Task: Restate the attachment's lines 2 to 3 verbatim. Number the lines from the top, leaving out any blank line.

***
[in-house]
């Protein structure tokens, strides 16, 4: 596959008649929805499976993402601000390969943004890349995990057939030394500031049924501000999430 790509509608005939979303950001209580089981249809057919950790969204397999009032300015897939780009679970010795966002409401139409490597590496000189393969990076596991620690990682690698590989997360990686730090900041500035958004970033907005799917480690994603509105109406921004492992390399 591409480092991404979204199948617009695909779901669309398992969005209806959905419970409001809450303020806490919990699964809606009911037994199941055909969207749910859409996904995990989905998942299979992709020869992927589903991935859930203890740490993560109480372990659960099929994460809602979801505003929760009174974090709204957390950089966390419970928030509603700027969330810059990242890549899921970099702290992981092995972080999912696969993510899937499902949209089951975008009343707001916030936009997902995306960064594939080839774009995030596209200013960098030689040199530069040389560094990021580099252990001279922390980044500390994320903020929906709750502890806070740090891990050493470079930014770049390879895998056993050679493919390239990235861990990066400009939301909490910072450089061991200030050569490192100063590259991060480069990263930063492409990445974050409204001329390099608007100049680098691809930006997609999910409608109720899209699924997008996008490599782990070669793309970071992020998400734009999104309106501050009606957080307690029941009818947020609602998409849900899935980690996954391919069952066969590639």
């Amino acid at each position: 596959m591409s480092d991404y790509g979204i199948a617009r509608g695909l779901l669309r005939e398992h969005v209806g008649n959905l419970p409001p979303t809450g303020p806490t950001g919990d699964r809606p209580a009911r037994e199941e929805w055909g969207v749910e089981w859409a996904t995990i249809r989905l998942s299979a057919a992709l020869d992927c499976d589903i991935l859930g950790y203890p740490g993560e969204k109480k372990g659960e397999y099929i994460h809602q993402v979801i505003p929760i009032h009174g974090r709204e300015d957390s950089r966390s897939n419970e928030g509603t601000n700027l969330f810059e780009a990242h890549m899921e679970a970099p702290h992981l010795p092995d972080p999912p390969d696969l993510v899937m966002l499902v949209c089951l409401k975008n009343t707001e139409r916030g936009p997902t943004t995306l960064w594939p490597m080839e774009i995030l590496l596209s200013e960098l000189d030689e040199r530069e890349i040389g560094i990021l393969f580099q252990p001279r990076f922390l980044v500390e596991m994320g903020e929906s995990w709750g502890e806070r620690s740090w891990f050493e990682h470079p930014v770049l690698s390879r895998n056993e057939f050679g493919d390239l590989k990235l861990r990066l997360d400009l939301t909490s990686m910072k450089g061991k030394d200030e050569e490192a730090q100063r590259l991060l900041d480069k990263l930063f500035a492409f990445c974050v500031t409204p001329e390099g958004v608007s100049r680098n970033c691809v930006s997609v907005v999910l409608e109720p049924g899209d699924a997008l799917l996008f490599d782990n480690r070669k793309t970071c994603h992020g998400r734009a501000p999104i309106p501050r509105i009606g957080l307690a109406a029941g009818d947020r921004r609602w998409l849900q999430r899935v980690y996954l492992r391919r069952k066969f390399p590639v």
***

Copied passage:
């Protein structure tokens, strides 16, 4: 596959008649929805499976993402601000390969943004890349995990057939030394500031049924501000999430 790509509608005939979303950001209580089981249809057919950790969204397999009032300015897939780009679970010795966002409401139409490597590496000189393969990076596991620690990682690698590989997360990686730090900041500035958004970033907005799917480690994603509105109406921004492992390399 591409480092991404979204199948617009695909779901669309398992969005209806959905419970409001809450303020806490919990699964809606009911037994199941055909969207749910859409996904995990989905998942299979992709020869992927589903991935859930203890740490993560109480372990659960099929994460809602979801505003929760009174974090709204957390950089966390419970928030509603700027969330810059990242890549899921970099702290992981092995972080999912696969993510899937499902949209089951975008009343707001916030936009997902995306960064594939080839774009995030596209200013960098030689040199530069040389560094990021580099252990001279922390980044500390994320903020929906709750502890806070740090891990050493470079930014770049390879895998056993050679493919390239990235861990990066400009939301909490910072450089061991200030050569490192100063590259991060480069990263930063492409990445974050409204001329390099608007100049680098691809930006997609999910409608109720899209699924997008996008490599782990070669793309970071992020998400734009999104309106501050009606957080307690029941009818947020609602998409849900899935980690996954391919069952066969590639």
């Amino acid at each position: 596959m591409s480092d991404y790509g979204i199948a617009r509608g695909l779901l669309r005939e398992h969005v209806g008649n959905l419970p409001p979303t809450g303020p806490t950001g919990d699964r809606p209580a009911r037994e199941e929805w055909g969207v749910e089981w859409a996904t995990i249809r989905l998942s299979a057919a992709l020869d992927c499976d589903i991935l859930g950790y203890p740490g993560e969204k109480k372990g659960e397999y099929i994460h809602q993402v979801i505003p929760i009032h009174g974090r709204e300015d957390s950089r966390s897939n419970e928030g509603t601000n700027l969330f810059e780009a990242h890549m899921e679970a970099p702290h992981l010795p092995d972080p999912p390969d696969l993510v899937m966002l499902v949209c089951l409401k975008n009343t707001e139409r916030g936009p997902t943004t995306l960064w594939p490597m080839e774009i995030l590496l596209s200013e960098l000189d030689e040199r530069e890349i040389g560094i990021l393969f580099q252990p001279r990076f922390l980044v500390e596991m994320g903020e929906s995990w709750g502890e806070r620690s740090w891990f050493e990682h470079p930014v770049l690698s390879r895998n056993e057939f050679g493919d390239l590989k990235l861990r990066l997360d400009l939301t909490s990686m910072k450089g061991k030394d200030e050569e490192a730090q100063r590259l991060l900041d480069k990263l930063f500035a492409f990445c974050v500031t409204p001329e390099g958004v608007s100049r680098n970033c691809v930006s997609v907005v999910l409608e109720p049924g899209d699924a997008l799917l996008f490599d782990n480690r070669k793309t970071c994603h992020g998400r734009a501000p999104i309106p501050r509105i009606g957080l307690a109406a029941g009818d947020r921004r609602w998409l849900q999430r899935v980690y996954l492992r391919r069952k066969f390399p590639v």